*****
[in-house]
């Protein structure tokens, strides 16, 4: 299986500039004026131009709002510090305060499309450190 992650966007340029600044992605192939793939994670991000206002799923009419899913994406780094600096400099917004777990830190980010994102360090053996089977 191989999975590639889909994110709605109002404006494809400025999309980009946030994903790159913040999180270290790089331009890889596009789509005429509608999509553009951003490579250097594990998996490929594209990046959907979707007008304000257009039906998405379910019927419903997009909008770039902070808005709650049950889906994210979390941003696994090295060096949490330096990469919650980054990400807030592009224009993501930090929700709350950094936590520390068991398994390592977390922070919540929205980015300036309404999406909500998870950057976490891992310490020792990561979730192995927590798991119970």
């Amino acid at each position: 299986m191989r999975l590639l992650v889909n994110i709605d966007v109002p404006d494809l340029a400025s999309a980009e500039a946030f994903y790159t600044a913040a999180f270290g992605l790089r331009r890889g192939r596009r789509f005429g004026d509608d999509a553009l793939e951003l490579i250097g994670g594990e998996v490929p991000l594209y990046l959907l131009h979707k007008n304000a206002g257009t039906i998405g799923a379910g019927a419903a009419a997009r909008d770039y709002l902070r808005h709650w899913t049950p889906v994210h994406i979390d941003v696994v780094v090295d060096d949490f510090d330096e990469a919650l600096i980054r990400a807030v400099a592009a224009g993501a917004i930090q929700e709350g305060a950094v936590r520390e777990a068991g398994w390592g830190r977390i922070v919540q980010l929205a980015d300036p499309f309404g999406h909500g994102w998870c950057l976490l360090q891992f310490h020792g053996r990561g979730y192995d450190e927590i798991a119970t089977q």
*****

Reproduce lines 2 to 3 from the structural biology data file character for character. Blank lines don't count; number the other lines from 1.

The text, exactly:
């Protein structure tokens, strides 16, 4: 299986500039004026131009709002510090305060499309450190 992650966007340029600044992605192939793939994670991000206002799923009419899913994406780094600096400099917004777990830190980010994102360090053996089977 191989999975590639889909994110709605109002404006494809400025999309980009946030994903790159913040999180270290790089331009890889596009789509005429509608999509553009951003490579250097594990998996490929594209990046959907979707007008304000257009039906998405379910019927419903997009909008770039902070808005709650049950889906994210979390941003696994090295060096949490330096990469919650980054990400807030592009224009993501930090929700709350950094936590520390068991398994390592977390922070919540929205980015300036309404999406909500998870950057976490891992310490020792990561979730192995927590798991119970």
């Amino acid at each position: 299986m191989r999975l590639l992650v889909n994110i709605d966007v109002p404006d494809l340029a400025s999309a980009e500039a946030f994903y790159t600044a913040a999180f270290g992605l790089r331009r890889g192939r596009r789509f005429g004026d509608d999509a553009l793939e951003l490579i250097g994670g594990e998996v490929p991000l594209y990046l959907l131009h979707k007008n304000a206002g257009t039906i998405g799923a379910g019927a419903a009419a997009r909008d770039y709002l902070r808005h709650w899913t049950p889906v994210h994406i979390d941003v696994v780094v090295d060096d949490f510090d330096e990469a919650l600096i980054r990400a807030v400099a592009a224009g993501a917004i930090q929700e709350g305060a950094v936590r520390e777990a068991g398994w390592g830190r977390i922070v919540q980010l929205a980015d300036p499309f309404g999406h909500g994102w998870c950057l976490l360090q891992f310490h020792g053996r990561g979730y192995d450190e927590i798991a119970t089977q």